Each of these assessments should be guided by and fed into each other. It is also best practice to consider risk assessments performed at the following levels:

  • sectoral level (often, this comes in the form of guidelines issued by the industry regulator)
  •  national level (in the form of a National Risk Assessment and FAFT mutual evaluation reports)
  • international level (often completed by FAFT and other regional AML/CTF bodies)

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Business Risk Assessments

A company's Business Risk Assessment (BRA) is a living document that forms part of its AML/CTF Policies and Procedures. The BRA should be constantly reviewed and redrafted if necessary.

It helps to remove some of the hassle for individual employees as it already provides an assessment of ML/TF risks that may affect the business. It also looks at business activities relating to the wider economy, considering the most up-to-date domestic laws, rules and guidance.

Customer Risk Assessment

You should assess all customers of an AML-regulated business individually. It is also wise to examine the customer relationship in line with the company's BRA, internal AML/CTF policies, current affairs, national laws, and guidance. This process is referred to as a Customer Risk Assessment (CRA).

This assessment often uses the information gathered during the risk identification process, including information derived from Customer Due Diligence (CDD) at the onboarding stage. It is important to remember that CDD is just one tool that can be used to complete a CRA, and the CRA often helps to inform the level of CDD that needs completing.

Like all other parts of the RBA, CRA is an ongoing process. Still, the ideal time to start the process is just before establishing the relationship to ensure more control over risk mitigation. At that stage, neither party has fully committed themselves to the relationship.

Always bear in mind that the cost of losing a customer is always less than what may be associated with losing the whole business.

Interactive assessment

As you have probably noted, each level of assessment will affect every other level of assessment. Therefore, it is important to ensure that you document and communicate changes to risk resulting from an assessment to all relevant parties. Don't panic; for most of us, this means keeping proper records (for at least five years), reporting when appropriate and keeping in touch with the MLRO and/or Legal/Compliance.

UK AML & CTF E-learning3. Risk mitigation & management

Simply identifying and assessing risk on their own would have little practical effect on reducing ML/TF activities if you don't take action. All AML-regulated businesses are obliged to report suspicious activities or transactions to the relevant Financial Investigation Unit of the national authority.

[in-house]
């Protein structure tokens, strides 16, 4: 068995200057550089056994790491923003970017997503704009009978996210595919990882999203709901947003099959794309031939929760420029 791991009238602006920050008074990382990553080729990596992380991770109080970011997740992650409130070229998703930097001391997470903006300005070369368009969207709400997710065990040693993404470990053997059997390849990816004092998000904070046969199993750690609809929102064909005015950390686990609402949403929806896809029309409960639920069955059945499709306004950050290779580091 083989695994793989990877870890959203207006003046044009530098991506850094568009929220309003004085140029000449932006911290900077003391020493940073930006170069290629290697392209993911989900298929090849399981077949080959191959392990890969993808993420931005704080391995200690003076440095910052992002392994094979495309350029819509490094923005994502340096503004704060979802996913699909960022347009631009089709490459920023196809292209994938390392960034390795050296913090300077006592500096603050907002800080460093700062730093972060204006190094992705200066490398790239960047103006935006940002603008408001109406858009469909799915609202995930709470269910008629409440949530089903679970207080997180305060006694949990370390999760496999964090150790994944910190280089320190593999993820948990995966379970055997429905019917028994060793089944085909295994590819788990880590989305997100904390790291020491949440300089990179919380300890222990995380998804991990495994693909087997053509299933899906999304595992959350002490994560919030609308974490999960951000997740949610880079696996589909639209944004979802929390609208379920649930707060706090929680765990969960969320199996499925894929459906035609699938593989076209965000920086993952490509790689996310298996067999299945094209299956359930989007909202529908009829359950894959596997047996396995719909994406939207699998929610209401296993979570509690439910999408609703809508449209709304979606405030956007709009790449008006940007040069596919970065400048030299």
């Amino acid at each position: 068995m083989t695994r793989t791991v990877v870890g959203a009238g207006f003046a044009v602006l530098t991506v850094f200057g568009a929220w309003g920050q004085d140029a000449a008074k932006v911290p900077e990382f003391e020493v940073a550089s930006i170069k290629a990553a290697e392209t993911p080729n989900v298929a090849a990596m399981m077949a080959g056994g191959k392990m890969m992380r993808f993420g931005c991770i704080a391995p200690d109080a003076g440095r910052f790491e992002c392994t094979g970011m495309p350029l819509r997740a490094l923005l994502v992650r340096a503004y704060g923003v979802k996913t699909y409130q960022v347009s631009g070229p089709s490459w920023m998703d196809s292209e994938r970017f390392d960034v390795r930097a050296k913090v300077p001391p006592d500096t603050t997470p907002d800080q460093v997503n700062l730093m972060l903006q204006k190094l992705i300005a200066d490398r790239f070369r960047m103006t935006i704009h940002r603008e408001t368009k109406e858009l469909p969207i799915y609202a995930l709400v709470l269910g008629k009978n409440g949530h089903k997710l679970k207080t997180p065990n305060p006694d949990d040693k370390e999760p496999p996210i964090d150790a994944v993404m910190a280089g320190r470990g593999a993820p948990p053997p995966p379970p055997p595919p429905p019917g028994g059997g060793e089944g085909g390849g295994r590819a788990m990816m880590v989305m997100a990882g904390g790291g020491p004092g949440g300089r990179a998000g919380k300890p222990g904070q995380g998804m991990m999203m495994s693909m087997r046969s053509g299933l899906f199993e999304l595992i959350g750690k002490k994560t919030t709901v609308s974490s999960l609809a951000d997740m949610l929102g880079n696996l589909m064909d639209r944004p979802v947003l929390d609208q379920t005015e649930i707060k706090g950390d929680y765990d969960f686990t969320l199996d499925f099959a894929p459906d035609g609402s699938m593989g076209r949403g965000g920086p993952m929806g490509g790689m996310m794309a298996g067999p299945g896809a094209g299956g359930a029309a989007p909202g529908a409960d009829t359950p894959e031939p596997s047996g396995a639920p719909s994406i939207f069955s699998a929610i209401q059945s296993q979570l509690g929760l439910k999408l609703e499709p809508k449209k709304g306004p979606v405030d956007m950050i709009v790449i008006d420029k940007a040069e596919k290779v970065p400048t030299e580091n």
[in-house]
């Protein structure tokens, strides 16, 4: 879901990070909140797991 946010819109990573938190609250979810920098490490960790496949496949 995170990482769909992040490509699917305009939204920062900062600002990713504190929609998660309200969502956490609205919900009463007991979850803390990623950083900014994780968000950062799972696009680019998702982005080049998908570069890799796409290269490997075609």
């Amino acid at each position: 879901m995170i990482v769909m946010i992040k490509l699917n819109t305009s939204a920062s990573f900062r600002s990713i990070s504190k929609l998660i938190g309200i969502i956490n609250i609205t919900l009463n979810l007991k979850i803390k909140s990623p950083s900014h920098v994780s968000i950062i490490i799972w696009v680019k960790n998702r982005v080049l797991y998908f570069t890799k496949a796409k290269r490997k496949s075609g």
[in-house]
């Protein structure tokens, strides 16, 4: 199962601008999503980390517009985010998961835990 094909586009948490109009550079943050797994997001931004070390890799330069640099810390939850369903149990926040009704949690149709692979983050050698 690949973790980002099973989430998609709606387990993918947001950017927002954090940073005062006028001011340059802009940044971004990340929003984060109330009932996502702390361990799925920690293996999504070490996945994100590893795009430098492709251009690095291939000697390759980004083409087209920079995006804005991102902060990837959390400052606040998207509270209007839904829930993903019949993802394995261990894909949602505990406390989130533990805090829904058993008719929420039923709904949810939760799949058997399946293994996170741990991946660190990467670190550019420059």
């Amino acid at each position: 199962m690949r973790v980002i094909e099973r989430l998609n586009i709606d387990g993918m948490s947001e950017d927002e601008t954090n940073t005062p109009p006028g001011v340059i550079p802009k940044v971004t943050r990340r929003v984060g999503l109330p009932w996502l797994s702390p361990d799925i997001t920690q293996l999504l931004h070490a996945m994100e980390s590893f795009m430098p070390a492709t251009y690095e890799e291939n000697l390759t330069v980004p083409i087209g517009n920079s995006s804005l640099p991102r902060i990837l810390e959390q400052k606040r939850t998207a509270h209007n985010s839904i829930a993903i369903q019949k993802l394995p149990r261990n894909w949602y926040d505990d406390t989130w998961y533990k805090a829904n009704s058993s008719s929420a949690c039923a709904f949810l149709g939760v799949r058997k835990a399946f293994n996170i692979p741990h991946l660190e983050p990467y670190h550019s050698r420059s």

Depending on the jurisdiction, reporting happens through a formal Suspicious Activity Report (SAR) or Suspicious Transaction Report (STR). This obligation extends to a duty to report any suspected predicate offences.

An immediate duty

Fulfilling the duty to report should happen as soon as the suspicion arises, so long as the suspicion is reasonably well-grounded. AML/CTF reporting should never be used to harass or defame others. Where suspicion is well-grounded, don't look to investigate further before reporting. Report it immediately and monitor the situation.

Ongoing duty to report

Given the interconnectedness of AML/CTF processes, the duty to report does not cease because you rejected the suspicious transaction or at the point that the customer relationship terminates. The duty to report suspicious activity is ongoing, and it applies irrespective of whether there is a continuing relationship with the potential subject of the report.

Avoid tipping-off

It is also important to remember that the duty to report goes hand in hand with an obligation to avoid doing anything that may tip off the potential subject of a SAR/STR. Even inadvertent tipping-off can have serious repercussions.

Although it is important to maintain strong communication lines, it is also important to limit the extent of disclosure. Avoid discussing suspicions with colleagues or even managers. Save the conversation for the MLRO.

Note that this does not stop you from asking colleagues for advice on how to perform your role more effectively. For example, asking for advice on the company's AML/CTF policies and procedures or how to best gather information through the CDD process.

Your back up

Don't worry; you are not in this alone. Your company's MLRO and Legal/Compliance Unit should be your first point of call if you have any questions about identifying ML/TF practices. Their function is to keep informed about ML/TF practices and the best means to identify, assess and mitigate ML/TF risk.

Anonymous reporting

If direct reporting puts the reporter in an uncomfortable or dangerous position, the reporter may use the whistleblower's hotline.